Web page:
Seems like everywhere you turn recently, you'll find someone eager to pile on the 2006 Blue Jays and label their season a total failure, a huge disappointment and a colossal waste of money futilely spent.
That may well be the case for people who had predicted the Blue Jays as their dark horse World Series winner, or touted them as winners of the AL East. Meanwhile, those of us who kept our heads and knew this was a long-term project meant to secure key pieces of the puzzle for half a decade, are left scratching our heads at all the talk of gloom and doom.
The Blue Jays are currently 8 games above .500 with 10 games to go. With a four-game series on tap against the Red Sox, the Jays could easily finish higher than 3rd in the division for the first time since their last World Series season of 1993. They have already tied their win total from last year, sitting pretty with 80 victories.
A.J. Burnett has been dynamite for the past 2 months, Doc has been Doc, Stavo Chacin has gone 8-3 in an injury-riddled season and the bullpen has been steady. Aaron Hill has emerged as a stellar infielder (11 errors while playing short and learning 2nd), while his bat has caught up to its potential (.290 as of this writing). Brandon League has made jaws drop with his 100 mph fastball, and been retiring the league's best consistently.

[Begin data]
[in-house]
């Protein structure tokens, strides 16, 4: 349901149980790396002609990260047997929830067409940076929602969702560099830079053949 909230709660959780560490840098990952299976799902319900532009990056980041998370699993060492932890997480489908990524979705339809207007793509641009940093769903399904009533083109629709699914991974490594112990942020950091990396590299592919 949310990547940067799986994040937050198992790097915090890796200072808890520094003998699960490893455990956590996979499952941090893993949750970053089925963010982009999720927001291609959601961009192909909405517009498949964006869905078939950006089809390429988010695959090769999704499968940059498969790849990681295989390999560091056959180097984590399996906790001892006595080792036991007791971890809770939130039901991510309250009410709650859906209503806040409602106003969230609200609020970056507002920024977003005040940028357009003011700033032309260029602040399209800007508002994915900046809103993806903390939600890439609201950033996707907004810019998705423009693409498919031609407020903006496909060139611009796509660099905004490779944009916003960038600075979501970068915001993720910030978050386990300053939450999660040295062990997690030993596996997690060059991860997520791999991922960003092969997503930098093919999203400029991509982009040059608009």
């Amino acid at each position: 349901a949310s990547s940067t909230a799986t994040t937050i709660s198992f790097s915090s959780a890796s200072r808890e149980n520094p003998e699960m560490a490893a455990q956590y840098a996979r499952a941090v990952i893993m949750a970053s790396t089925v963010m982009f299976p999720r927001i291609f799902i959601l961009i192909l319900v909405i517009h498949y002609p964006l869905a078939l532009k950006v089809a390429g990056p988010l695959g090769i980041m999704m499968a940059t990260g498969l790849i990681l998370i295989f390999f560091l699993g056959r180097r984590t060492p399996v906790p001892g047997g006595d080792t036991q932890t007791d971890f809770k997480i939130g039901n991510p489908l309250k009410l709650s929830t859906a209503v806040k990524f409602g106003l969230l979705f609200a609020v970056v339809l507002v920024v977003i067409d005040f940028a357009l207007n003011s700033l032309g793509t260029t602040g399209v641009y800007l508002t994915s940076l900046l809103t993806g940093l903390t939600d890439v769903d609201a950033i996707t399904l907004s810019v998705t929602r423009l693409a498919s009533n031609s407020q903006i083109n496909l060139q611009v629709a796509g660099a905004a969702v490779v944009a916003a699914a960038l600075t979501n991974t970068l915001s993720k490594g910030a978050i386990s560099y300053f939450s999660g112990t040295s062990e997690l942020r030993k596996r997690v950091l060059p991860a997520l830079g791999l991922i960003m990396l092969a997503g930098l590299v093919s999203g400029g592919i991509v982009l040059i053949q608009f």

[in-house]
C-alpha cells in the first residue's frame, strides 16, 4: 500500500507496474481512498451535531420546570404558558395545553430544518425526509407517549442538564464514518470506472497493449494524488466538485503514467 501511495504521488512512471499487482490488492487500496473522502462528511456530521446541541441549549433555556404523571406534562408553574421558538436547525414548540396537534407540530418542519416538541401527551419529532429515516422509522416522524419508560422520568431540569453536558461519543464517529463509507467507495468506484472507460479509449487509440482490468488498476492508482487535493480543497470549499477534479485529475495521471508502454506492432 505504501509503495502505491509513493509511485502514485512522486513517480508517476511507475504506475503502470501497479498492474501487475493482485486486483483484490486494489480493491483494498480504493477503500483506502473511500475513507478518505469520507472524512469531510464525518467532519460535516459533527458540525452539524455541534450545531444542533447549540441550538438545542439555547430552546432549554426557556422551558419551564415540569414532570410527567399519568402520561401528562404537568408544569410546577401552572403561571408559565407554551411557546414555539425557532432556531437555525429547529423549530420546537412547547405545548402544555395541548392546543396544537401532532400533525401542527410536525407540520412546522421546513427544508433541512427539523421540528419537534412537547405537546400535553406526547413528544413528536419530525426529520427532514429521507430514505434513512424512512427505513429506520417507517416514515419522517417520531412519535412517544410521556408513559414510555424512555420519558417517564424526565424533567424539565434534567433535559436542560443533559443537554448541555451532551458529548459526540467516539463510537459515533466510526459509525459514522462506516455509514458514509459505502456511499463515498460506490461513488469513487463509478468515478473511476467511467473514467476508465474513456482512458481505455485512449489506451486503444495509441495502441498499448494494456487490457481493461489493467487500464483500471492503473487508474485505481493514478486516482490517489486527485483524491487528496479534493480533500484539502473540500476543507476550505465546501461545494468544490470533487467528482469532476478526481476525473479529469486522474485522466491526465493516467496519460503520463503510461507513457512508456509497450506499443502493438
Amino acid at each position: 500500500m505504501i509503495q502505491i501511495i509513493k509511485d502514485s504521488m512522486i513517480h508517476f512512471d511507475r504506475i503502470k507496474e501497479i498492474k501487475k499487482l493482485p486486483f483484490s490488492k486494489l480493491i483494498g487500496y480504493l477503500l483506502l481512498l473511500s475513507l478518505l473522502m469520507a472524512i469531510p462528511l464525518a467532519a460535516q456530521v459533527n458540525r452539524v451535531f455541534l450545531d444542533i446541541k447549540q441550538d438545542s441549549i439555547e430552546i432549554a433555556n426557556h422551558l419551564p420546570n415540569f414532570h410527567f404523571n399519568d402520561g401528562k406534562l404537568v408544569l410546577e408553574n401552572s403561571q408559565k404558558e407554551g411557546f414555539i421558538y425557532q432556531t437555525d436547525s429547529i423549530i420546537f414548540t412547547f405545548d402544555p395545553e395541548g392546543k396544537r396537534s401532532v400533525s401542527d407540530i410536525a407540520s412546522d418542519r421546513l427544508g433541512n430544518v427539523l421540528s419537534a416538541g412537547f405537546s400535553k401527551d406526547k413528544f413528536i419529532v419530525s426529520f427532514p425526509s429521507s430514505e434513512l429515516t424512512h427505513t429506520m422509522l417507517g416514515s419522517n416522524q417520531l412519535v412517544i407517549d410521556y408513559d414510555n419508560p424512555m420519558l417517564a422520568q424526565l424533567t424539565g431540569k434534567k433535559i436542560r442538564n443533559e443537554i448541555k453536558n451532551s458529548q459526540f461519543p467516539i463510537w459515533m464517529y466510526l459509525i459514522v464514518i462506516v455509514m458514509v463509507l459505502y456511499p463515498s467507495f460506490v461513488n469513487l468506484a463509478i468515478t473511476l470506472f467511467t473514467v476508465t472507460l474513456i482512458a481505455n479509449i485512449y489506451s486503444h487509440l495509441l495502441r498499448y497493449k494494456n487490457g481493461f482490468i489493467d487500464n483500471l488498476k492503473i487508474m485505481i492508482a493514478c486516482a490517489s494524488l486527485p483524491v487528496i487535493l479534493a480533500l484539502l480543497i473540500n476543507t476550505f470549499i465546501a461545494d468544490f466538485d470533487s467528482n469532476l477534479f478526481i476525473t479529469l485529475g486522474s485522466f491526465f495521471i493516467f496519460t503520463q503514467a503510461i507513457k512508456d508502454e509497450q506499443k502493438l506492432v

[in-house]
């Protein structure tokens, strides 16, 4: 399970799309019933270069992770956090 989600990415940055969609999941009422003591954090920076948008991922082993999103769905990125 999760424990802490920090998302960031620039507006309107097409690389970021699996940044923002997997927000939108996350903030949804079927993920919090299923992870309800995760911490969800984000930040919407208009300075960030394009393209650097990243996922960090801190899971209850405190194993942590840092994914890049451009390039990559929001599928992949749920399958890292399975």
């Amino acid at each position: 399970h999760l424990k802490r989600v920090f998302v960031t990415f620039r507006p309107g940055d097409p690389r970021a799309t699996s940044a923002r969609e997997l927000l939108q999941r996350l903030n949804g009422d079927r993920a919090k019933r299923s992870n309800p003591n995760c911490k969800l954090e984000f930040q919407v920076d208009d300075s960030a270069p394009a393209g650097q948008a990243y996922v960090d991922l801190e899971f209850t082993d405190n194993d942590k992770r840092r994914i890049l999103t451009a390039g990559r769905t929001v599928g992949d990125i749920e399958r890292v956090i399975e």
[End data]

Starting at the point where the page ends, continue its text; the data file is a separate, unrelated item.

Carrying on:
The big money free agents have delivered exactly what was asked of them: Troy Glaus, AJ Burnett (after recovering from injury), Benji Molina and BJ Ryan have strengthened the lineup considerably. With Ted Rogers' proclamation that he wouldn't mind pumping even more money into the lineup, JP Ricciardi should be well-equipped to go get a solid #3 starter and a shortstop since Ted Lilly will surely leave for California in the offseason, and John McDonald looks as bad at the plate as he looks good on D.
With all this in mind, it's mind-boggling to witness the Toronto media's negativity towards this season, when such obvious improvements have been made. Then again, it's the Toronto media.